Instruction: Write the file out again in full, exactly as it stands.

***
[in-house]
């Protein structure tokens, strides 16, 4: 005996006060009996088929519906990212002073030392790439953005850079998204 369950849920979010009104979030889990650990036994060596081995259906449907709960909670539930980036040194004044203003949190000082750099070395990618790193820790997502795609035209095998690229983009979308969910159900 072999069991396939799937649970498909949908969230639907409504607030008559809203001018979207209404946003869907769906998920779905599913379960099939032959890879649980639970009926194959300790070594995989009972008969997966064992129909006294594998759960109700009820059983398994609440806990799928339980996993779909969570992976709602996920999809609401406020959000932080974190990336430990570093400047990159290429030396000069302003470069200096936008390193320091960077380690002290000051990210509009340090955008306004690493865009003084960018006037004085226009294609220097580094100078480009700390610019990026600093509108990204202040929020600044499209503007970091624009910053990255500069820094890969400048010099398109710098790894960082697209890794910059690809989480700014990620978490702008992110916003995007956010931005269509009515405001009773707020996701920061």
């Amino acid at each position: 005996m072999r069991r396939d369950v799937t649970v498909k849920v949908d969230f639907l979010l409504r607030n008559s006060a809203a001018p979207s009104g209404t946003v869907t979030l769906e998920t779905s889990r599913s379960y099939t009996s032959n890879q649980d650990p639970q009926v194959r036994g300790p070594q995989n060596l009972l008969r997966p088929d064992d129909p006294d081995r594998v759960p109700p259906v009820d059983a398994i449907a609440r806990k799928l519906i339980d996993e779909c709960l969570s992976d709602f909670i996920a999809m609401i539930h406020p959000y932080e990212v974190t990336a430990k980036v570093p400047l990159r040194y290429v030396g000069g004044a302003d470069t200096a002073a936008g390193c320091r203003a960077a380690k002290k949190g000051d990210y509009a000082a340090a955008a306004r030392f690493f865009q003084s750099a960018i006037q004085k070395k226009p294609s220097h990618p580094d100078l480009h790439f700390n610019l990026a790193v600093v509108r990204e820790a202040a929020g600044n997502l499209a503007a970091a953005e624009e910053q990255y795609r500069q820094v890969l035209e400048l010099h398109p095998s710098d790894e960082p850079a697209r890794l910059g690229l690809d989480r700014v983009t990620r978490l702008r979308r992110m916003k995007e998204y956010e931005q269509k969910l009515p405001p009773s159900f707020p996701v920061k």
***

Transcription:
[in-house]
């Protein structure tokens, strides 16, 4: 005996006060009996088929519906990212002073030392790439953005850079998204 369950849920979010009104979030889990650990036994060596081995259906449907709960909670539930980036040194004044203003949190000082750099070395990618790193820790997502795609035209095998690229983009979308969910159900 072999069991396939799937649970498909949908969230639907409504607030008559809203001018979207209404946003869907769906998920779905599913379960099939032959890879649980639970009926194959300790070594995989009972008969997966064992129909006294594998759960109700009820059983398994609440806990799928339980996993779909969570992976709602996920999809609401406020959000932080974190990336430990570093400047990159290429030396000069302003470069200096936008390193320091960077380690002290000051990210509009340090955008306004690493865009003084960018006037004085226009294609220097580094100078480009700390610019990026600093509108990204202040929020600044499209503007970091624009910053990255500069820094890969400048010099398109710098790894960082697209890794910059690809989480700014990620978490702008992110916003995007956010931005269509009515405001009773707020996701920061």
């Amino acid at each position: 005996m072999r069991r396939d369950v799937t649970v498909k849920v949908d969230f639907l979010l409504r607030n008559s006060a809203a001018p979207s009104g209404t946003v869907t979030l769906e998920t779905s889990r599913s379960y099939t009996s032959n890879q649980d650990p639970q009926v194959r036994g300790p070594q995989n060596l009972l008969r997966p088929d064992d129909p006294d081995r594998v759960p109700p259906v009820d059983a398994i449907a609440r806990k799928l519906i339980d996993e779909c709960l969570s992976d709602f909670i996920a999809m609401i539930h406020p959000y932080e990212v974190t990336a430990k980036v570093p400047l990159r040194y290429v030396g000069g004044a302003d470069t200096a002073a936008g390193c320091r203003a960077a380690k002290k949190g000051d990210y509009a000082a340090a955008a306004r030392f690493f865009q003084s750099a960018i006037q004085k070395k226009p294609s220097h990618p580094d100078l480009h790439f700390n610019l990026a790193v600093v509108r990204e820790a202040a929020g600044n997502l499209a503007a970091a953005e624009e910053q990255y795609r500069q820094v890969l035209e400048l010099h398109p095998s710098d790894e960082p850079a697209r890794l910059g690229l690809d989480r700014v983009t990620r978490l702008r979308r992110m916003k995007e998204y956010e931005q269509k969910l009515p405001p009773s159900f707020p996701v920061k």